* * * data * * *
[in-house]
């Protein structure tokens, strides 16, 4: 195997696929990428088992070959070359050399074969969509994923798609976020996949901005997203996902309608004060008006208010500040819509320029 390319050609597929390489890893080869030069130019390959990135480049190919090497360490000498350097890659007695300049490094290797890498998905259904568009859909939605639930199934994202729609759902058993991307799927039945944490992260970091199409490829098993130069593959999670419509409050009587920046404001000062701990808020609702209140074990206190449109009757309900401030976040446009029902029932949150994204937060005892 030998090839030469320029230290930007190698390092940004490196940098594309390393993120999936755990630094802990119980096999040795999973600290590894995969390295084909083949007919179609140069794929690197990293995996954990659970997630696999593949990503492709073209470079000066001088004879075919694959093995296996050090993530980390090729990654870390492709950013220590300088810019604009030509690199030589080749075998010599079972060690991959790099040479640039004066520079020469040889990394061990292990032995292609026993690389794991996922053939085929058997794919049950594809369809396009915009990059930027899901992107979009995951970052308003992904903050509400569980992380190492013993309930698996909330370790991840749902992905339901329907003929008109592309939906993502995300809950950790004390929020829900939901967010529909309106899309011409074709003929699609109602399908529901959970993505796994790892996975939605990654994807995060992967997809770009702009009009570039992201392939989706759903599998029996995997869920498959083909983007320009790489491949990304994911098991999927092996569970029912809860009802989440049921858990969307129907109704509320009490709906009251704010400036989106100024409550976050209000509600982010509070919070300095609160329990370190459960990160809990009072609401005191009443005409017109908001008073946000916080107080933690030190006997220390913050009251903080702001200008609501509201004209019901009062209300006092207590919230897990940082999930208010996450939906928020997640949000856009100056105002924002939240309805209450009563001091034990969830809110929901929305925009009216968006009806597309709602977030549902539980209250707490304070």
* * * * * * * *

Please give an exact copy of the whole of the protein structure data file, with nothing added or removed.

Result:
[in-house]
């Protein structure tokens, strides 16, 4: 195997696929990428088992070959070359050399074969969509994923798609976020996949901005997203996902309608004060008006208010500040819509320029 390319050609597929390489890893080869030069130019390959990135480049190919090497360490000498350097890659007695300049490094290797890498998905259904568009859909939605639930199934994202729609759902058993991307799927039945944490992260970091199409490829098993130069593959999670419509409050009587920046404001000062701990808020609702209140074990206190449109009757309900401030976040446009029902029932949150994204937060005892 030998090839030469320029230290930007190698390092940004490196940098594309390393993120999936755990630094802990119980096999040795999973600290590894995969390295084909083949007919179609140069794929690197990293995996954990659970997630696999593949990503492709073209470079000066001088004879075919694959093995296996050090993530980390090729990654870390492709950013220590300088810019604009030509690199030589080749075998010599079972060690991959790099040479640039004066520079020469040889990394061990292990032995292609026993690389794991996922053939085929058997794919049950594809369809396009915009990059930027899901992107979009995951970052308003992904903050509400569980992380190492013993309930698996909330370790991840749902992905339901329907003929008109592309939906993502995300809950950790004390929020829900939901967010529909309106899309011409074709003929699609109602399908529901959970993505796994790892996975939605990654994807995060992967997809770009702009009009570039992201392939989706759903599998029996995997869920498959083909983007320009790489491949990304994911098991999927092996569970029912809860009802989440049921858990969307129907109704509320009490709906009251704010400036989106100024409550976050209000509600982010509070919070300095609160329990370190459960990160809990009072609401005191009443005409017109908001008073946000916080107080933690030190006997220390913050009251903080702001200008609501509201004209019901009062209300006092207590919230897990940082999930208010996450939906928020997640949000856009100056105002924002939240309805209450009563001091034990969830809110929901929305925009009216968006009806597309709602977030549902539980209250707490304070």